(See Part I.)
Terestian Illhoof is a decent fight. About the only knock against it is that the Demonic Chains do a bit too much damage. If your raid runs a little dps-light, and one of your dps gets sacrificed, it's a bit dicey as to if the person will survive. As well, it's fairly hard to get a heal off in time to keep the sacrificed person up. To be honest, it might be better if the Demonic Chains had more health, but did less DPS. It would make that portion of the fight a little more forgiving.
Final Grade - Terestian Illhoof: B-
Shade of Aran is a crazy fight. Fights where you can go all out are always fun. The silence around him is a bit annoying for paladins, as it means you cannot melee-heal. However, the new Blizzard mechanic is great. It's amusing to make the ranged people run around like the melee people normally have to do.
The voice-acting in this fight is superb, and adds a great deal to the atmosphere for this fight.
The only problem with Shade is that the ending part with the elementals can get too chaotic, especially if you don't have a warlock. But that's a small quibble for such a unique and engaging fight. It's a hard fight, mind you, but lots of fun.
Final Grade - Shade of Aran: A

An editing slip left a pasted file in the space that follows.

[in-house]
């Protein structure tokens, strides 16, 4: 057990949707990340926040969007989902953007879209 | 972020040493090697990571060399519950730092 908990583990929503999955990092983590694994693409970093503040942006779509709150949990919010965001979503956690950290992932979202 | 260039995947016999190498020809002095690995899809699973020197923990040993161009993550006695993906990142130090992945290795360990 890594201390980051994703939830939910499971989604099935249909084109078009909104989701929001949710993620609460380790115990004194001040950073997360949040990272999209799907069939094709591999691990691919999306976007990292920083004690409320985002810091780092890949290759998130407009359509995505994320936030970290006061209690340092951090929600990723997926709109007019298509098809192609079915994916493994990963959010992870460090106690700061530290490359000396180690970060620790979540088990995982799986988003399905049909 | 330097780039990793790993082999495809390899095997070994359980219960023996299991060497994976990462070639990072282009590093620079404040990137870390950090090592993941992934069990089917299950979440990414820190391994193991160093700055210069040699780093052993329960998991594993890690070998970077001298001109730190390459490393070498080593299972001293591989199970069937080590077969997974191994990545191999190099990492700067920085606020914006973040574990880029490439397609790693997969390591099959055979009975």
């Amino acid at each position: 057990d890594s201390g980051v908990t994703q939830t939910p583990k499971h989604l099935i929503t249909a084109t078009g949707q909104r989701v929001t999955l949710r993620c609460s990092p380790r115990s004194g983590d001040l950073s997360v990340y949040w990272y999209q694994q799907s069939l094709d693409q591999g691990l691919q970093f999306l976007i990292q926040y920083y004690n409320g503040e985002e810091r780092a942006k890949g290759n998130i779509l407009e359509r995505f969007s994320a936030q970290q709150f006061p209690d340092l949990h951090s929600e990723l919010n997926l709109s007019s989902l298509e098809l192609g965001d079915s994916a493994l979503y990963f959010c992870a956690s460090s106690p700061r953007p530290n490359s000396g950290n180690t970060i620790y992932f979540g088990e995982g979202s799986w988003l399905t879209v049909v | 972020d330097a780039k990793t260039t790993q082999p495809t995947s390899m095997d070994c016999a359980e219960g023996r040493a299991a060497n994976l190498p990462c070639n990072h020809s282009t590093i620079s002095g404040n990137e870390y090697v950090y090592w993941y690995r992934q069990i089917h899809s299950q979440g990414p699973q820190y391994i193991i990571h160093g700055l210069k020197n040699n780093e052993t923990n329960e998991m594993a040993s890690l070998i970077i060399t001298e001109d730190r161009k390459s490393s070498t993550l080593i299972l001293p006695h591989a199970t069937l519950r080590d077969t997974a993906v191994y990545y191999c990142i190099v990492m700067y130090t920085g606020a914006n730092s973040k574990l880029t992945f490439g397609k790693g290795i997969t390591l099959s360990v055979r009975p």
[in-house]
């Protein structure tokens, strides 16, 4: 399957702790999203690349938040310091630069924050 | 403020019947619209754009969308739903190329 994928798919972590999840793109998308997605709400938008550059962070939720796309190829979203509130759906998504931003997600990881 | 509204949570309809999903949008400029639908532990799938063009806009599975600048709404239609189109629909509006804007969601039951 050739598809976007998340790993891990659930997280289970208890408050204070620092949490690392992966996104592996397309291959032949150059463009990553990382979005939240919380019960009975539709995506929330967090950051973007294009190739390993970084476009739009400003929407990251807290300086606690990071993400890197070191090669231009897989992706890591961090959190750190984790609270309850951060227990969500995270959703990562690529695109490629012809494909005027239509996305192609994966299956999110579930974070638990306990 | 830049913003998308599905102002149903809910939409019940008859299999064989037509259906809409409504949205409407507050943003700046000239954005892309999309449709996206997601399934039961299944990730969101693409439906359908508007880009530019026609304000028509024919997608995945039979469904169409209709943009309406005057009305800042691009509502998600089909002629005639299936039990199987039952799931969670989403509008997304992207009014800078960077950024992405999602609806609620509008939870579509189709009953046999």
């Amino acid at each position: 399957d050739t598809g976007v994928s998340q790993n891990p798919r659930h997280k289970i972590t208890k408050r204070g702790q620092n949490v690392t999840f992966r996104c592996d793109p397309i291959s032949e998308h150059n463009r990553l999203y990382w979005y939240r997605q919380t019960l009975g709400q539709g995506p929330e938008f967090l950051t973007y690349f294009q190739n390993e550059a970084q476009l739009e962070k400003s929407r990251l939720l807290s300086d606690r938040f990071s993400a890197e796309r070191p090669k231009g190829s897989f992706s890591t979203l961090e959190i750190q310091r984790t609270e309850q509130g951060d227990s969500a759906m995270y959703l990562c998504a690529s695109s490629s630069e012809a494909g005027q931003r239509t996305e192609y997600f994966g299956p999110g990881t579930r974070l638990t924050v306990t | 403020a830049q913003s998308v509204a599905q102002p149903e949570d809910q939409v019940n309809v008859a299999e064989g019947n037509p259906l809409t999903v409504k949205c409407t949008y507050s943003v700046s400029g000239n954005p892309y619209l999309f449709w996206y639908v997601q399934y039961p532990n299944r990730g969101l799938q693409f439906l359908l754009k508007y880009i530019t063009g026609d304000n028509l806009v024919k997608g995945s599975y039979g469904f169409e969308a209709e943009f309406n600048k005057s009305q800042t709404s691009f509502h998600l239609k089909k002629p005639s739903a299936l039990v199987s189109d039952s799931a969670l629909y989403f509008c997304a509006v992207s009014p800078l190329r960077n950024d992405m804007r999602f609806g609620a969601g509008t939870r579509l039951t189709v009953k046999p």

The Chess event is a very nice breather. It's fun, and relatively easy, and provides a great change of pace. For some reason, I like controlling the pawns.
I'm gravely disappointed that Medivh cheats, though. What's the world coming to when you can't trust an evil undead wizard to play fair in a game of chess?
Final Grade - Chess Event: A
Netherspite is also a very interesting fight. The portals and beams are an interesting mechanic. I haven't actually been in on a kill for Netherspite yet, but from what I've seen it's a good fight.
Edit: Killed Netherspite tonight. I think my rating stands.
Final Grade - Netherspite: B
Prince Malchezzar (and the legions he commands) is a complicated fight to grade. On the one hand, it's a well done fight with interesting mechanics. In particular, the random element of infernals makes the strategy for this fight more dynamic than most.
The problem with this fight is that I don't think raiders deal with randomness very well. In the ideal case, when you lose a fight, it should have been because you made a mistake, or did not execute correctly, and you should know that you did not execute correctly. In contrast, when you wipe on Prince, the most common phrase you will hear is that the raid had bad luck.
Which is not true. It is not bad luck, but failure of strategy that leads to most Prince wipes. However, the link between failure of strategy and the wipe itself is hard to see. Most people only see the proximate cause of the wipe ("We wiped because an infernal landed on us"), and don't see the underlying strategic flaw ("We didn't move the raid to a safer position early").
This disconnect often shows up in DPS fights which lack a timer to make the lack of DPS obvious. Instead, the proximate cause of the wipe is healers running out of mana, and so that's where the blame falls.
The inability of the Prince fight to make clear the true reason the raid wiped is its deepest flaw. Which is a pity, because in a lot of other respects it is a very well designed fight.
Final Grade - Prince Malchezzar: B+
Still to come: Nightbane, and the overall grade for Karazhan.
Thursday, June 21, 2007
(See Part I.)